Pandemic laws making way for police brutality: While we are on the subject of judiciary and law, we must recall how, adding to the silence of the government towards police brutality, the Supreme Court proactively dismissed a plea for guidelines to be put in place to check police brutality. It might sound outrageous, but one must remember that the entire lockdown is a legal atrocity. While on one hand, the Centre has misused the Disaster Management Act 2005 to curtail the agency of the States, on another hand the dated colonial Epidemic Diseases Act 1897 has aided the police and the government to silence and torment the citizens from raising voice against any systemic mismanagement. A Daily-O report documents the historical saga of atrocities associated with this Act:

The Epidemic Diseases Act, 1897, with just four sections, was drafted in a rush with little or no foresight for the wide ambit of its misuse. Myron Echenberg, an accomplished scholar who wrote extensively on infectious diseases, noted that “the potential for abuse was enormous” in the Act. Even without the necessary foresight, just an observation of the law’s implementation since the 19th century makes it evident that the law has been used as a tool for abuse, oppression and tyranny. State abuse extended to public humiliation, abuse against women, public stripping and even violence against women – which led to historian David Arnold calling the Act “one of the most draconian pieces of sanitary legislation ever adopted in colonial India”.

Despite pro-people guidelines existing within the National Disaster Management Act, they have barely been implement due to the natural apathy and inefficiency of the governments.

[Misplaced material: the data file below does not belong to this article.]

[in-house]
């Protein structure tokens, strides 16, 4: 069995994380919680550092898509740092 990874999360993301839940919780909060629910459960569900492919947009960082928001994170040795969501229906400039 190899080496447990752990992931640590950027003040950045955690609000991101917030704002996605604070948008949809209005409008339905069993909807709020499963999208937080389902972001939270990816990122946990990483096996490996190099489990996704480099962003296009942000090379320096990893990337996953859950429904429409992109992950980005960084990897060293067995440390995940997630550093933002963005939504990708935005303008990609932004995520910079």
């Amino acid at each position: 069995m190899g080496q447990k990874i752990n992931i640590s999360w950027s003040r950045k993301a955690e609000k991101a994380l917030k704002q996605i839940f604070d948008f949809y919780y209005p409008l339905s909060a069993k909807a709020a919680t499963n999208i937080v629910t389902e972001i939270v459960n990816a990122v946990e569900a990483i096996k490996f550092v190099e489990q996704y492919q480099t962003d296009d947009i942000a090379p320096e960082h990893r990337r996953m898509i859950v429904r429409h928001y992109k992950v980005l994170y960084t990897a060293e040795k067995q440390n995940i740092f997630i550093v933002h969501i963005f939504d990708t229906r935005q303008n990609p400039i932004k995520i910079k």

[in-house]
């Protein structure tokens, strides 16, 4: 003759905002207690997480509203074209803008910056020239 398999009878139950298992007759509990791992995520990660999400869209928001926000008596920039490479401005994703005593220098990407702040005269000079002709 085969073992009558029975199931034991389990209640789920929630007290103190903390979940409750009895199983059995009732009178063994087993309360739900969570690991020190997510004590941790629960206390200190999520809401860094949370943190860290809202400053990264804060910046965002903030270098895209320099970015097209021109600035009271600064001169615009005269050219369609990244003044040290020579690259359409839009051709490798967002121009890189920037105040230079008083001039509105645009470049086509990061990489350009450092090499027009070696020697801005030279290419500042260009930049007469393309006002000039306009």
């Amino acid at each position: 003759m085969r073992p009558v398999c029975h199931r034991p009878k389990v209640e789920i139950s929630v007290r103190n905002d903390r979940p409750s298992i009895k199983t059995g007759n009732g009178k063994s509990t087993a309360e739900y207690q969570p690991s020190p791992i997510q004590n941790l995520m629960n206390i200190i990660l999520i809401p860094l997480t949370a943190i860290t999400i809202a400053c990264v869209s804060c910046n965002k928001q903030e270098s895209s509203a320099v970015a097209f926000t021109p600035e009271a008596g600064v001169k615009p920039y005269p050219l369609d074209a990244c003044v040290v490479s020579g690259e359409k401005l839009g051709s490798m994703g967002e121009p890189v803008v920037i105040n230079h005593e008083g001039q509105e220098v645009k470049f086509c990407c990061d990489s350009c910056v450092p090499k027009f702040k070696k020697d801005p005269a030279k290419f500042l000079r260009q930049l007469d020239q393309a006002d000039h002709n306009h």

Caste and religion: The Thoothukudi case cannot be discussed leaving caste aside. While it is a standing truth that the victims of police atrocity are mostly Muslims, Dalits and Adivasis (often Christians), this particular case seems to have resulted from the feud between two land-owning OBC castes in the area: Konars and Nadars. While Jayaraj’s family belonged to the (Christian) Nadar caste, SI Raghuganesh was a Konar – infamous for imposing caste tax on other communities and instigating Konar youths to destroy their property – as stated in a recent petition from Panchayat Presidents and trade union leaders. The extensive report by The Lede also refers to a previous (2006) case of custodial murder in the same police station committed by SI Srikumar, who belonged to the Nadar community and hence went unpunished.

The caste and economic position of the father and the son as Nadar traders might have played a major role in escalating this case against the police. But when it comes to Dalits, the Indian police, even when it is not the active violator, is unable and unwilling to contain caste atrocities. Although in Tamil Nadu alone, violations of Dalits have increased nearly five-fold during lockdown, activists say.

Religion might or might not have played a role in the Jayaraj-Bennicks case. Although we must once again note here the involvement of the RSS affiliated ‘Friends of Police‘ volunteers in the brutal beating. A report in Indian Legal Live describes it as: ‘The method adopted by them is akin to communal lynching in the north, only more gruesome’. Incidentally Seva Bharathi also engaged in providing relief to migrant workers in Tamil Nadu, relentlessly communalizing whenever they found the opportunity.

We may also remember that the Sathankulam SIs had earlier this year acted on a complaint lodged by a local flag bearer of the Hindutva politics – a BJP member – and beat up 9 pastors. In general, Tamil Christians, although no strangers to religious and police violence (especially Dalit Christians, from both the angles of caste and religion), have been facing an increasing number of brutal attacks since BJP came to power and allied with the already brahminically inclined AIADMK. This includes the mysterious murder of a pastor after he was threatened by Hindutva hardliners. A Catholic Father spoke to the UCA News in the context of a protest that took place after the murder and at least 14 other cases of atrocities that took place in the first quarter of April 2018 in TN:

The priest said a lack of strong political leadership in the state remains a major issue. Tamil Nadu is not ruled by the pro-Hindu Bharatiya Janata Party (BJP). But the local political party — named All India Anna Dravida Munnetra Kazhagam — which runs the government “is depending on the BJP for policy and advice on the affairs of the state. Naturally, the local Hindu forces feel emboldened to attack Christians,”